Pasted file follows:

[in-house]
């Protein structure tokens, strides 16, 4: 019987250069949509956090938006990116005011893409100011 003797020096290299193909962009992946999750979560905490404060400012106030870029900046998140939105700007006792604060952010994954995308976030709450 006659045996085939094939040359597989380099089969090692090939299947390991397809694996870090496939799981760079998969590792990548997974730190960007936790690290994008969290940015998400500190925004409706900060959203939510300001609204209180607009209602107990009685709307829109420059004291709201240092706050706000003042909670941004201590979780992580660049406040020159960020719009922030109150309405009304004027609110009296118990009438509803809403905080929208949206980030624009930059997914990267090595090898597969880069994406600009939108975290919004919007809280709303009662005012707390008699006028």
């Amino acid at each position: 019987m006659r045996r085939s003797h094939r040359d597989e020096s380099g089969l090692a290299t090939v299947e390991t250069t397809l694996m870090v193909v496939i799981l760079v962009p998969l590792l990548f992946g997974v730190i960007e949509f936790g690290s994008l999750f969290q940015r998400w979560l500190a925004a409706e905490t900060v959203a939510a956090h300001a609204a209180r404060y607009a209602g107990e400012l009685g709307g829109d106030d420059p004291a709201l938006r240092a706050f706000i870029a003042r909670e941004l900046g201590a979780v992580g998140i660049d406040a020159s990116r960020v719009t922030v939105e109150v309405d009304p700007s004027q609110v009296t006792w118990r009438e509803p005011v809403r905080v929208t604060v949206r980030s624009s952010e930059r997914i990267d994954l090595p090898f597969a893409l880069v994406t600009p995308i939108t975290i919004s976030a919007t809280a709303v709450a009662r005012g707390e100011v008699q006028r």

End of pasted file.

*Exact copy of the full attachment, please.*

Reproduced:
[in-house]
């Protein structure tokens, strides 16, 4: 019987250069949509956090938006990116005011893409100011 003797020096290299193909962009992946999750979560905490404060400012106030870029900046998140939105700007006792604060952010994954995308976030709450 006659045996085939094939040359597989380099089969090692090939299947390991397809694996870090496939799981760079998969590792990548997974730190960007936790690290994008969290940015998400500190925004409706900060959203939510300001609204209180607009209602107990009685709307829109420059004291709201240092706050706000003042909670941004201590979780992580660049406040020159960020719009922030109150309405009304004027609110009296118990009438509803809403905080929208949206980030624009930059997914990267090595090898597969880069994406600009939108975290919004919007809280709303009662005012707390008699006028």
């Amino acid at each position: 019987m006659r045996r085939s003797h094939r040359d597989e020096s380099g089969l090692a290299t090939v299947e390991t250069t397809l694996m870090v193909v496939i799981l760079v962009p998969l590792l990548f992946g997974v730190i960007e949509f936790g690290s994008l999750f969290q940015r998400w979560l500190a925004a409706e905490t900060v959203a939510a956090h300001a609204a209180r404060y607009a209602g107990e400012l009685g709307g829109d106030d420059p004291a709201l938006r240092a706050f706000i870029a003042r909670e941004l900046g201590a979780v992580g998140i660049d406040a020159s990116r960020v719009t922030v939105e109150v309405d009304p700007s004027q609110v009296t006792w118990r009438e509803p005011v809403r905080v929208t604060v949206r980030s624009s952010e930059r997914i990267d994954l090595p090898f597969a893409l880069v994406t600009p995308i939108t975290i919004s976030a919007t809280a709303v709450a009662r005012g707390e100011v008699q006028r």